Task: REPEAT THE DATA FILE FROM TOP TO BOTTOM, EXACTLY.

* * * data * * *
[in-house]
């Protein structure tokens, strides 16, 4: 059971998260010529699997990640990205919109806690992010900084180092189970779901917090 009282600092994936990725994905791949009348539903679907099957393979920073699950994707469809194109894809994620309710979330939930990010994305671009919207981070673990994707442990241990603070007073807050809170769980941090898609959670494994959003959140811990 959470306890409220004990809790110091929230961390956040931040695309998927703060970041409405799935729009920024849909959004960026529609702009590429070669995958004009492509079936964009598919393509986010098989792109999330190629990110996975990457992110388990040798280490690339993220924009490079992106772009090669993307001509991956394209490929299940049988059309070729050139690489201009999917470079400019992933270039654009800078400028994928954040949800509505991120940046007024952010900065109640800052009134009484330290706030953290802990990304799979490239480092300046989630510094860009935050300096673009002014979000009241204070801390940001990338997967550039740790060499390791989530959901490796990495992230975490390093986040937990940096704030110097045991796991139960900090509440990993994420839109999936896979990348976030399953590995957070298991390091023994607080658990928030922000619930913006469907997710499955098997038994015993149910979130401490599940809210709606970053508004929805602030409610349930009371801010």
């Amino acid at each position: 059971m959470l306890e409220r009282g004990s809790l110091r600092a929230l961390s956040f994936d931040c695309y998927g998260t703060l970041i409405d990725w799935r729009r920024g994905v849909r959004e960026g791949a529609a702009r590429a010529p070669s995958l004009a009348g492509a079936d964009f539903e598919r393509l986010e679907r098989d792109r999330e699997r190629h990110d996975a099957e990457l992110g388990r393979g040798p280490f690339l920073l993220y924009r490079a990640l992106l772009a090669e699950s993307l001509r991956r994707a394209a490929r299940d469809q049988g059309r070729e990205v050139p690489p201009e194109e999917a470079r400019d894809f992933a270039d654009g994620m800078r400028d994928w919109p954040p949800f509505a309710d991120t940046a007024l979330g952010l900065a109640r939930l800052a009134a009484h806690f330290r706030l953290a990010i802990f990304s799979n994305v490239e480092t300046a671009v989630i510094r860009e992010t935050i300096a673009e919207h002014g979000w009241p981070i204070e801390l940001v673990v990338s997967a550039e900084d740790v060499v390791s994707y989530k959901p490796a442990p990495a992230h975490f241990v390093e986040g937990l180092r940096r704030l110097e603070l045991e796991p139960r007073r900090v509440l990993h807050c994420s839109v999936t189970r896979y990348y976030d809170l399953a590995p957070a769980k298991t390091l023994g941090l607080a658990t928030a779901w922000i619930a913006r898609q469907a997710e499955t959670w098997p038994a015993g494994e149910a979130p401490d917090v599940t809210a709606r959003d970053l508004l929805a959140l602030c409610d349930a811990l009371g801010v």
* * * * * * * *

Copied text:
[in-house]
């Protein structure tokens, strides 16, 4: 059971998260010529699997990640990205919109806690992010900084180092189970779901917090 009282600092994936990725994905791949009348539903679907099957393979920073699950994707469809194109894809994620309710979330939930990010994305671009919207981070673990994707442990241990603070007073807050809170769980941090898609959670494994959003959140811990 959470306890409220004990809790110091929230961390956040931040695309998927703060970041409405799935729009920024849909959004960026529609702009590429070669995958004009492509079936964009598919393509986010098989792109999330190629990110996975990457992110388990040798280490690339993220924009490079992106772009090669993307001509991956394209490929299940049988059309070729050139690489201009999917470079400019992933270039654009800078400028994928954040949800509505991120940046007024952010900065109640800052009134009484330290706030953290802990990304799979490239480092300046989630510094860009935050300096673009002014979000009241204070801390940001990338997967550039740790060499390791989530959901490796990495992230975490390093986040937990940096704030110097045991796991139960900090509440990993994420839109999936896979990348976030399953590995957070298991390091023994607080658990928030922000619930913006469907997710499955098997038994015993149910979130401490599940809210709606970053508004929805602030409610349930009371801010």
């Amino acid at each position: 059971m959470l306890e409220r009282g004990s809790l110091r600092a929230l961390s956040f994936d931040c695309y998927g998260t703060l970041i409405d990725w799935r729009r920024g994905v849909r959004e960026g791949a529609a702009r590429a010529p070669s995958l004009a009348g492509a079936d964009f539903e598919r393509l986010e679907r098989d792109r999330e699997r190629h990110d996975a099957e990457l992110g388990r393979g040798p280490f690339l920073l993220y924009r490079a990640l992106l772009a090669e699950s993307l001509r991956r994707a394209a490929r299940d469809q049988g059309r070729e990205v050139p690489p201009e194109e999917a470079r400019d894809f992933a270039d654009g994620m800078r400028d994928w919109p954040p949800f509505a309710d991120t940046a007024l979330g952010l900065a109640r939930l800052a009134a009484h806690f330290r706030l953290a990010i802990f990304s799979n994305v490239e480092t300046a671009v989630i510094r860009e992010t935050i300096a673009e919207h002014g979000w009241p981070i204070e801390l940001v673990v990338s997967a550039e900084d740790v060499v390791s994707y989530k959901p490796a442990p990495a992230h975490f241990v390093e986040g937990l180092r940096r704030l110097e603070l045991e796991p139960r007073r900090v509440l990993h807050c994420s839109v999936t189970r896979y990348y976030d809170l399953a590995p957070a769980k298991t390091l023994g941090l607080a658990t928030a779901w922000i619930a913006r898609q469907a997710e499955t959670w098997p038994a015993g494994e149910a979130p401490d917090v599940t809210a709606r959003d970053l508004l929805a959140l602030c409610d349930a811990l009371g801010v």